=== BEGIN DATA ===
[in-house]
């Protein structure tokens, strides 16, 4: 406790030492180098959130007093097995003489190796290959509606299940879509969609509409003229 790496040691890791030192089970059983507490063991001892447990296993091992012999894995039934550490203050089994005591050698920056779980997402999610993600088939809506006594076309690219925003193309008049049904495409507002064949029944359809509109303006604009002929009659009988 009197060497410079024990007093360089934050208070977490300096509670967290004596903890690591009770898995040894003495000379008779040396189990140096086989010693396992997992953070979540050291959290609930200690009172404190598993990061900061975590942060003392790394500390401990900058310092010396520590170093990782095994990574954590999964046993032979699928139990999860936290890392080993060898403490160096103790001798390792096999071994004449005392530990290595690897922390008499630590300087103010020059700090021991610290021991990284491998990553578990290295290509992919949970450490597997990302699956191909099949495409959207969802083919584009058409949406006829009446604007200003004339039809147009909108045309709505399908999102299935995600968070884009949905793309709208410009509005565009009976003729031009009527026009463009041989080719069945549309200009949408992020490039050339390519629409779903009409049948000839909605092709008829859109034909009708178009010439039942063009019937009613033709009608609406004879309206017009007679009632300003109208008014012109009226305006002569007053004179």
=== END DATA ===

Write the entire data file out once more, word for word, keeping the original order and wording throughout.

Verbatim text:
[in-house]
């Protein structure tokens, strides 16, 4: 406790030492180098959130007093097995003489190796290959509606299940879509969609509409003229 790496040691890791030192089970059983507490063991001892447990296993091992012999894995039934550490203050089994005591050698920056779980997402999610993600088939809506006594076309690219925003193309008049049904495409507002064949029944359809509109303006604009002929009659009988 009197060497410079024990007093360089934050208070977490300096509670967290004596903890690591009770898995040894003495000379008779040396189990140096086989010693396992997992953070979540050291959290609930200690009172404190598993990061900061975590942060003392790394500390401990900058310092010396520590170093990782095994990574954590999964046993032979699928139990999860936290890392080993060898403490160096103790001798390792096999071994004449005392530990290595690897922390008499630590300087103010020059700090021991610290021991990284491998990553578990290295290509992919949970450490597997990302699956191909099949495409959207969802083919584009058409949406006829009446604007200003004339039809147009909108045309709505399908999102299935995600968070884009949905793309709208410009509005565009009976003729031009009527026009463009041989080719069945549309200009949408992020490039050339390519629409779903009409049948000839909605092709008829859109034909009708178009010439039942063009019937009613033709009608609406004879309206017009007679009632300003109208008014012109009226305006002569007053004179």